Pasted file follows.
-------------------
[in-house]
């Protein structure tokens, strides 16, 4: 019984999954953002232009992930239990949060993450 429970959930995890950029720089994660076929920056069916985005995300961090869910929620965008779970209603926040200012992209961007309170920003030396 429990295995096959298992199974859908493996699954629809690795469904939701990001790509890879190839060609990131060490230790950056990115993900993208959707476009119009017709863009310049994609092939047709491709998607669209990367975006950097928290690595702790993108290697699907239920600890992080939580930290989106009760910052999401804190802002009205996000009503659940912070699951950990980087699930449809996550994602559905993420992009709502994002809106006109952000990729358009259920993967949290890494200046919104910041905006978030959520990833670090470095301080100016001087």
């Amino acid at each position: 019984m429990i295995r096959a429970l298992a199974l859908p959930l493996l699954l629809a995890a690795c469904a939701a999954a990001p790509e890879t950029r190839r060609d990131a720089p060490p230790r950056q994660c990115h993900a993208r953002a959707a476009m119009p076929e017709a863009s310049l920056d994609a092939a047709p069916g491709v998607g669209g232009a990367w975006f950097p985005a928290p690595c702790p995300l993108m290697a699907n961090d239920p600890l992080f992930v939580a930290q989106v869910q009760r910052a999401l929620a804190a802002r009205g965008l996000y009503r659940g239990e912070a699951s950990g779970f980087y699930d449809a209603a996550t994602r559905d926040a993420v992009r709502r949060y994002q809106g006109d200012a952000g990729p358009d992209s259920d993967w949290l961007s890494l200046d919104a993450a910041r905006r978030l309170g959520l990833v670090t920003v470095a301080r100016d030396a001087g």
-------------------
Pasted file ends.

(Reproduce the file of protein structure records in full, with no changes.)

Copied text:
[in-house]
């Protein structure tokens, strides 16, 4: 019984999954953002232009992930239990949060993450 429970959930995890950029720089994660076929920056069916985005995300961090869910929620965008779970209603926040200012992209961007309170920003030396 429990295995096959298992199974859908493996699954629809690795469904939701990001790509890879190839060609990131060490230790950056990115993900993208959707476009119009017709863009310049994609092939047709491709998607669209990367975006950097928290690595702790993108290697699907239920600890992080939580930290989106009760910052999401804190802002009205996000009503659940912070699951950990980087699930449809996550994602559905993420992009709502994002809106006109952000990729358009259920993967949290890494200046919104910041905006978030959520990833670090470095301080100016001087």
């Amino acid at each position: 019984m429990i295995r096959a429970l298992a199974l859908p959930l493996l699954l629809a995890a690795c469904a939701a999954a990001p790509e890879t950029r190839r060609d990131a720089p060490p230790r950056q994660c990115h993900a993208r953002a959707a476009m119009p076929e017709a863009s310049l920056d994609a092939a047709p069916g491709v998607g669209g232009a990367w975006f950097p985005a928290p690595c702790p995300l993108m290697a699907n961090d239920p600890l992080f992930v939580a930290q989106v869910q009760r910052a999401l929620a804190a802002r009205g965008l996000y009503r659940g239990e912070a699951s950990g779970f980087y699930d449809a209603a996550t994602r559905d926040a993420v992009r709502r949060y994002q809106g006109d200012a952000g990729p358009d992209s259920d993967w949290l961007s890494l200046d919104a993450a910041r905006r978030l309170g959520l990833v670090t920003v470095a301080r100016d030396a001087g």